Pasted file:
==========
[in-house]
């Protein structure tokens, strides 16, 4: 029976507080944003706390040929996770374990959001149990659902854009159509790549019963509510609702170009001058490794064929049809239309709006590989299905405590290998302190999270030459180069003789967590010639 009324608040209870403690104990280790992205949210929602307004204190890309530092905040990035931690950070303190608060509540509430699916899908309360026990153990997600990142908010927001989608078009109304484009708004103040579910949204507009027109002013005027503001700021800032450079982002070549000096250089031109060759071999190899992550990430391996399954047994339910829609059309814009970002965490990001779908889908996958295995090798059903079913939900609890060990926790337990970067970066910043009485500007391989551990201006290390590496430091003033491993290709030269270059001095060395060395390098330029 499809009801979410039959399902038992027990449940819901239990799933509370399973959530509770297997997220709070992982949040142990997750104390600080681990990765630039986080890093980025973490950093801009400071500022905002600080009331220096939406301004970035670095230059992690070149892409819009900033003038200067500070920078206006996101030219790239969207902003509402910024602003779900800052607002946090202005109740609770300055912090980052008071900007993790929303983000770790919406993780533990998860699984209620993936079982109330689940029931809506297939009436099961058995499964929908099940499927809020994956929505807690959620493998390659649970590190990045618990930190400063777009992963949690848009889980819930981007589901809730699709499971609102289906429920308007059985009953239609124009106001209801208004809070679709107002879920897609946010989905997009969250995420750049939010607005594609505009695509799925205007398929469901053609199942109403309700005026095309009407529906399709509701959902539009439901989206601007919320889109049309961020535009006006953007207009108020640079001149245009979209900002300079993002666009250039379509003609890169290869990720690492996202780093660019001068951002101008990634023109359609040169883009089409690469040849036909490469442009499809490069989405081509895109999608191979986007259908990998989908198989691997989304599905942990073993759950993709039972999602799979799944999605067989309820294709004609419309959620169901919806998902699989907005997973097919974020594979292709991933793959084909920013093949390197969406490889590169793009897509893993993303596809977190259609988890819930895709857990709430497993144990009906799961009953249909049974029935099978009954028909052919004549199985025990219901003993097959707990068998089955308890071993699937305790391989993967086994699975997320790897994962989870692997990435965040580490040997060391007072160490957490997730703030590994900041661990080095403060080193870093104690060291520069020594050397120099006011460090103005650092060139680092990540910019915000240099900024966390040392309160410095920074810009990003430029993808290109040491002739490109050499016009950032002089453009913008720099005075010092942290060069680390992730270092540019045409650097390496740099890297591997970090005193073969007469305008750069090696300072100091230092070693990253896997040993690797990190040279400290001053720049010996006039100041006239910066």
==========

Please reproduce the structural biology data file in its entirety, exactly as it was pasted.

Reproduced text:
[in-house]
């Protein structure tokens, strides 16, 4: 029976507080944003706390040929996770374990959001149990659902854009159509790549019963509510609702170009001058490794064929049809239309709006590989299905405590290998302190999270030459180069003789967590010639 009324608040209870403690104990280790992205949210929602307004204190890309530092905040990035931690950070303190608060509540509430699916899908309360026990153990997600990142908010927001989608078009109304484009708004103040579910949204507009027109002013005027503001700021800032450079982002070549000096250089031109060759071999190899992550990430391996399954047994339910829609059309814009970002965490990001779908889908996958295995090798059903079913939900609890060990926790337990970067970066910043009485500007391989551990201006290390590496430091003033491993290709030269270059001095060395060395390098330029 499809009801979410039959399902038992027990449940819901239990799933509370399973959530509770297997997220709070992982949040142990997750104390600080681990990765630039986080890093980025973490950093801009400071500022905002600080009331220096939406301004970035670095230059992690070149892409819009900033003038200067500070920078206006996101030219790239969207902003509402910024602003779900800052607002946090202005109740609770300055912090980052008071900007993790929303983000770790919406993780533990998860699984209620993936079982109330689940029931809506297939009436099961058995499964929908099940499927809020994956929505807690959620493998390659649970590190990045618990930190400063777009992963949690848009889980819930981007589901809730699709499971609102289906429920308007059985009953239609124009106001209801208004809070679709107002879920897609946010989905997009969250995420750049939010607005594609505009695509799925205007398929469901053609199942109403309700005026095309009407529906399709509701959902539009439901989206601007919320889109049309961020535009006006953007207009108020640079001149245009979209900002300079993002666009250039379509003609890169290869990720690492996202780093660019001068951002101008990634023109359609040169883009089409690469040849036909490469442009499809490069989405081509895109999608191979986007259908990998989908198989691997989304599905942990073993759950993709039972999602799979799944999605067989309820294709004609419309959620169901919806998902699989907005997973097919974020594979292709991933793959084909920013093949390197969406490889590169793009897509893993993303596809977190259609988890819930895709857990709430497993144990009906799961009953249909049974029935099978009954028909052919004549199985025990219901003993097959707990068998089955308890071993699937305790391989993967086994699975997320790897994962989870692997990435965040580490040997060391007072160490957490997730703030590994900041661990080095403060080193870093104690060291520069020594050397120099006011460090103005650092060139680092990540910019915000240099900024966390040392309160410095920074810009990003430029993808290109040491002739490109050499016009950032002089453009913008720099005075010092942290060069680390992730270092540019045409650097390496740099890297591997970090005193073969007469305008750069090696300072100091230092070693990253896997040993690797990190040279400290001053720049010996006039100041006239910066």